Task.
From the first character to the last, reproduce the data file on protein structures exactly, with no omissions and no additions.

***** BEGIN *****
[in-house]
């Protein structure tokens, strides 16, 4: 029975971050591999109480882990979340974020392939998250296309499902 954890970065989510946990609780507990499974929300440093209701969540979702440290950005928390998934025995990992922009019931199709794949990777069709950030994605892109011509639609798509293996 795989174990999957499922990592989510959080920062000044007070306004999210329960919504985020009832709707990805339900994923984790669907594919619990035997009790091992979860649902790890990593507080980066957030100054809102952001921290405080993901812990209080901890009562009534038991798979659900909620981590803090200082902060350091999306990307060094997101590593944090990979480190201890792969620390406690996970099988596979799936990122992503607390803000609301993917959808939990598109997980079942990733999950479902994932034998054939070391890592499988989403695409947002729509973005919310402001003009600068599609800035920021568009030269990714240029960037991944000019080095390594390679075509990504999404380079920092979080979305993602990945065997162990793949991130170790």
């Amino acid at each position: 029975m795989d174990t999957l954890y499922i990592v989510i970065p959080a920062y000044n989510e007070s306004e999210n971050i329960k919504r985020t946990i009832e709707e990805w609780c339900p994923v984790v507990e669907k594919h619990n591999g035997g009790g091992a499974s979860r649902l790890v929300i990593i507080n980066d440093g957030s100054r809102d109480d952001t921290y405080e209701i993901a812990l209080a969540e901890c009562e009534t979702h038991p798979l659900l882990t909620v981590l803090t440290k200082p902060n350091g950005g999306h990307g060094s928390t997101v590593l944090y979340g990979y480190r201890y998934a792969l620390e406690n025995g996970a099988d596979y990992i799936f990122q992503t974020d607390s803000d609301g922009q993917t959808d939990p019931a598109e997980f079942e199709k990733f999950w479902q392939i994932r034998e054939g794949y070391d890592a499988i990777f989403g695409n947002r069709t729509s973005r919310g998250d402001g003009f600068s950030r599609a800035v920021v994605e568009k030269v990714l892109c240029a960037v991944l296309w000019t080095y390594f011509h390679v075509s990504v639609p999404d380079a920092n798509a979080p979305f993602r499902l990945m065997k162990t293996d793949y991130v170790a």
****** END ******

[in-house]
């Protein structure tokens, strides 16, 4: 029975971050591999109480882990979340974020392939998250296309499902 954890970065989510946990609780507990499974929300440093209701969540979702440290950005928390998934025995990992922009019931199709794949990777069709950030994605892109011509639609798509293996 795989174990999957499922990592989510959080920062000044007070306004999210329960919504985020009832709707990805339900994923984790669907594919619990035997009790091992979860649902790890990593507080980066957030100054809102952001921290405080993901812990209080901890009562009534038991798979659900909620981590803090200082902060350091999306990307060094997101590593944090990979480190201890792969620390406690996970099988596979799936990122992503607390803000609301993917959808939990598109997980079942990733999950479902994932034998054939070391890592499988989403695409947002729509973005919310402001003009600068599609800035920021568009030269990714240029960037991944000019080095390594390679075509990504999404380079920092979080979305993602990945065997162990793949991130170790």
């Amino acid at each position: 029975m795989d174990t999957l954890y499922i990592v989510i970065p959080a920062y000044n989510e007070s306004e999210n971050i329960k919504r985020t946990i009832e709707e990805w609780c339900p994923v984790v507990e669907k594919h619990n591999g035997g009790g091992a499974s979860r649902l790890v929300i990593i507080n980066d440093g957030s100054r809102d109480d952001t921290y405080e209701i993901a812990l209080a969540e901890c009562e009534t979702h038991p798979l659900l882990t909620v981590l803090t440290k200082p902060n350091g950005g999306h990307g060094s928390t997101v590593l944090y979340g990979y480190r201890y998934a792969l620390e406690n025995g996970a099988d596979y990992i799936f990122q992503t974020d607390s803000d609301g922009q993917t959808d939990p019931a598109e997980f079942e199709k990733f999950w479902q392939i994932r034998e054939g794949y070391d890592a499988i990777f989403g695409n947002r069709t729509s973005r919310g998250d402001g003009f600068s950030r599609a800035v920021v994605e568009k030269v990714l892109c240029a960037v991944l296309w000019t080095y390594f011509h390679v075509s990504v639609p999404d380079a920092n798509a979080p979305f993602r499902l990945m065997k162990t293996d793949y991130v170790a």